- DQ Atlas tool gives researchers the ability to conduct insightful, methodologically sound analyses of key Medicaid and CHIP topics such as enrollment, claims, expenditures, and service use by making available information to determine if the data can meet their analytic needs.
- Introductory materials are also available to help end users of the data get started quickly, which include:
- an introduction to TAF presentation
- a crosswalk that provides TAF analogs to Medicaid Analytic eXtract (MAX) user support materials
- TAF availability chart outlining when states are first included in TAF
- DQ Atlas can be found here on Medicaid.gov. All additional supporting technical documentation can also be found through Medicaid.gov.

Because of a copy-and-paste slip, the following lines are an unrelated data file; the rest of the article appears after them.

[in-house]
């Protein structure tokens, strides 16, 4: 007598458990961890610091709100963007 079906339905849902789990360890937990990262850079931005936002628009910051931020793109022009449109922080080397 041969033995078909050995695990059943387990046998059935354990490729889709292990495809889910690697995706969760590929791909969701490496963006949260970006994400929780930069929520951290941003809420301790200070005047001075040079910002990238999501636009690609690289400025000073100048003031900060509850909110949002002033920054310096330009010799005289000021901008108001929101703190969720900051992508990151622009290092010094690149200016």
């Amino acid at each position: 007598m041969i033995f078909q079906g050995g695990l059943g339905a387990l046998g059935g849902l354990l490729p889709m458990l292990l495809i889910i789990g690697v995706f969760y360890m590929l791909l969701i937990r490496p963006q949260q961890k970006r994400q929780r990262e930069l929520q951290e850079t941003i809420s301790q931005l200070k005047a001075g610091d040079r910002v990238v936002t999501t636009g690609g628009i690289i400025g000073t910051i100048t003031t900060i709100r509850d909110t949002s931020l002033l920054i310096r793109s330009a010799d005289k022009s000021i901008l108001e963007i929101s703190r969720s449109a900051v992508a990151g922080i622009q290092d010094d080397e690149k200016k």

Has T-MSIS data quality improved in recent years?
Over the last several years, CMS has been working with each state to improve the quality and completeness of its T-MSIS submissions and will continue to do so. CMS has identified 32 T-MSIS Priority Items (TPIs) related to T-MSIS data quality and states have made significant progress in addressing these items. Information on the number of open TPIs per state for the first 23 TPIs can be found in the state maps here. Moving forward, CMS will continue to work with the states to improve the quality of their data.